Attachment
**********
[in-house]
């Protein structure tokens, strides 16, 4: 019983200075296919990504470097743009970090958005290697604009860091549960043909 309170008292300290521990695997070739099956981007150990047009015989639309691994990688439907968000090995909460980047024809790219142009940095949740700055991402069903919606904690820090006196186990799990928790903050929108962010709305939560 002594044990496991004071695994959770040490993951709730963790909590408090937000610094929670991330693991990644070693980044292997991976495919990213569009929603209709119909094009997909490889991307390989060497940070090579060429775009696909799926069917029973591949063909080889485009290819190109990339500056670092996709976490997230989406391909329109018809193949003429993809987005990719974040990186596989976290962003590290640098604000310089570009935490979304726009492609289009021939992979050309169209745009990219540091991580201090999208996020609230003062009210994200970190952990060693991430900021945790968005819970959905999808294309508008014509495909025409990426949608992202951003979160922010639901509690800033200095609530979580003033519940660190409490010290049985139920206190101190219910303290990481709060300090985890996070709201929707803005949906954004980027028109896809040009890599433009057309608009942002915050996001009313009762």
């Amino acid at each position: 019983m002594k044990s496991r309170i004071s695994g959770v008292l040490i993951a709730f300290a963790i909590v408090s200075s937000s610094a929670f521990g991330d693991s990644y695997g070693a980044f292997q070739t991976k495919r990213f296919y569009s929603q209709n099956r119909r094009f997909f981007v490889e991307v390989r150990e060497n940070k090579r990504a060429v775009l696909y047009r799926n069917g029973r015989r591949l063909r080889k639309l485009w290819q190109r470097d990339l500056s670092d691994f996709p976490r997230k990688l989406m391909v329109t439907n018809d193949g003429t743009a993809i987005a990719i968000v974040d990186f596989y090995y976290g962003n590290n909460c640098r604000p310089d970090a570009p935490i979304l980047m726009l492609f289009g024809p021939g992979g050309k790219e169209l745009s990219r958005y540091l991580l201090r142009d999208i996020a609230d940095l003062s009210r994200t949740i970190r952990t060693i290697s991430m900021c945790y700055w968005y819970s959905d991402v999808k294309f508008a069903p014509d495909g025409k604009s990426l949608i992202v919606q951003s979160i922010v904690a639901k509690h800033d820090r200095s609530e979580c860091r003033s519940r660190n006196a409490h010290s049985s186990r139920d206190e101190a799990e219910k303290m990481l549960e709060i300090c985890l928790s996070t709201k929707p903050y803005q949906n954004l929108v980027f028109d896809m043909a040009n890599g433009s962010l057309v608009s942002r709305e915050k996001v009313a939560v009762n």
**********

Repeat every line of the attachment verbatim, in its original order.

[in-house]
């Protein structure tokens, strides 16, 4: 019983200075296919990504470097743009970090958005290697604009860091549960043909 309170008292300290521990695997070739099956981007150990047009015989639309691994990688439907968000090995909460980047024809790219142009940095949740700055991402069903919606904690820090006196186990799990928790903050929108962010709305939560 002594044990496991004071695994959770040490993951709730963790909590408090937000610094929670991330693991990644070693980044292997991976495919990213569009929603209709119909094009997909490889991307390989060497940070090579060429775009696909799926069917029973591949063909080889485009290819190109990339500056670092996709976490997230989406391909329109018809193949003429993809987005990719974040990186596989976290962003590290640098604000310089570009935490979304726009492609289009021939992979050309169209745009990219540091991580201090999208996020609230003062009210994200970190952990060693991430900021945790968005819970959905999808294309508008014509495909025409990426949608992202951003979160922010639901509690800033200095609530979580003033519940660190409490010290049985139920206190101190219910303290990481709060300090985890996070709201929707803005949906954004980027028109896809040009890599433009057309608009942002915050996001009313009762």
């Amino acid at each position: 019983m002594k044990s496991r309170i004071s695994g959770v008292l040490i993951a709730f300290a963790i909590v408090s200075s937000s610094a929670f521990g991330d693991s990644y695997g070693a980044f292997q070739t991976k495919r990213f296919y569009s929603q209709n099956r119909r094009f997909f981007v490889e991307v390989r150990e060497n940070k090579r990504a060429v775009l696909y047009r799926n069917g029973r015989r591949l063909r080889k639309l485009w290819q190109r470097d990339l500056s670092d691994f996709p976490r997230k990688l989406m391909v329109t439907n018809d193949g003429t743009a993809i987005a990719i968000v974040d990186f596989y090995y976290g962003n590290n909460c640098r604000p310089d970090a570009p935490i979304l980047m726009l492609f289009g024809p021939g992979g050309k790219e169209l745009s990219r958005y540091l991580l201090r142009d999208i996020a609230d940095l003062s009210r994200t949740i970190r952990t060693i290697s991430m900021c945790y700055w968005y819970s959905d991402v999808k294309f508008a069903p014509d495909g025409k604009s990426l949608i992202v919606q951003s979160i922010v904690a639901k509690h800033d820090r200095s609530e979580c860091r003033s519940r660190n006196a409490h010290s049985s186990r139920d206190e101190a799990e219910k303290m990481l549960e709060i300090c985890l928790s996070t709201k929707p903050y803005q949906n954004l929108v980027f028109d896809m043909a040009n890599g433009s962010l057309v608009s942002r709305e915050k996001v009313a939560v009762n």